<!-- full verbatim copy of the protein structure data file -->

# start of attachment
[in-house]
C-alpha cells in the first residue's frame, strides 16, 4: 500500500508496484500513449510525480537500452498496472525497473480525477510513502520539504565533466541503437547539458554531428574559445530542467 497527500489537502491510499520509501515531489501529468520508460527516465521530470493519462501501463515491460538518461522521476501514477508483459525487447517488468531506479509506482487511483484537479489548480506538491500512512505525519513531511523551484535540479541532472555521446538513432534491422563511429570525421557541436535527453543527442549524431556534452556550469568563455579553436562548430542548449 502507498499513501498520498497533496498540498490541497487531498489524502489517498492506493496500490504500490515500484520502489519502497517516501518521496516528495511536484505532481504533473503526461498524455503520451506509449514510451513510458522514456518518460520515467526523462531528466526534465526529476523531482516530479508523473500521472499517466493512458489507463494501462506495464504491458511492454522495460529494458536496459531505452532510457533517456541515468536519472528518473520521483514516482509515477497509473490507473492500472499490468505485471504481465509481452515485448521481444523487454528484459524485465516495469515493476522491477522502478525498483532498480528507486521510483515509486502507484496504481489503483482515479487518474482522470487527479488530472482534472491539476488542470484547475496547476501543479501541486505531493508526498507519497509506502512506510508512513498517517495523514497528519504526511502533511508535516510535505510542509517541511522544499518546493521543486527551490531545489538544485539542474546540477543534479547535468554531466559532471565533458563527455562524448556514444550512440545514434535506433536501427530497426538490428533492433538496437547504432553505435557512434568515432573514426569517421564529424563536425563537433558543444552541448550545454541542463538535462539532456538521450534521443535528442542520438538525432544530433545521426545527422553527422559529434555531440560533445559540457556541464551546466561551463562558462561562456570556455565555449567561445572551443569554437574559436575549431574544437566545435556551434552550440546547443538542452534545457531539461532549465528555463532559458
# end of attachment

[in-house]
C-alpha cells in the first residue's frame, strides 16, 4: 500500500508496484500513449510525480537500452498496472525497473480525477510513502520539504565533466541503437547539458554531428574559445530542467 497527500489537502491510499520509501515531489501529468520508460527516465521530470493519462501501463515491460538518461522521476501514477508483459525487447517488468531506479509506482487511483484537479489548480506538491500512512505525519513531511523551484535540479541532472555521446538513432534491422563511429570525421557541436535527453543527442549524431556534452556550469568563455579553436562548430542548449 502507498499513501498520498497533496498540498490541497487531498489524502489517498492506493496500490504500490515500484520502489519502497517516501518521496516528495511536484505532481504533473503526461498524455503520451506509449514510451513510458522514456518518460520515467526523462531528466526534465526529476523531482516530479508523473500521472499517466493512458489507463494501462506495464504491458511492454522495460529494458536496459531505452532510457533517456541515468536519472528518473520521483514516482509515477497509473490507473492500472499490468505485471504481465509481452515485448521481444523487454528484459524485465516495469515493476522491477522502478525498483532498480528507486521510483515509486502507484496504481489503483482515479487518474482522470487527479488530472482534472491539476488542470484547475496547476501543479501541486505531493508526498507519497509506502512506510508512513498517517495523514497528519504526511502533511508535516510535505510542509517541511522544499518546493521543486527551490531545489538544485539542474546540477543534479547535468554531466559532471565533458563527455562524448556514444550512440545514434535506433536501427530497426538490428533492433538496437547504432553505435557512434568515432573514426569517421564529424563536425563537433558543444552541448550545454541542463538535462539532456538521450534521443535528442542520438538525432544530433545521426545527422553527422559529434555531440560533445559540457556541464551546466561551463562558462561562456570556455565555449567561445572551443569554437574559436575549431574544437566545435556551434552550440546547443538542452534545457531539461532549465528555463532559458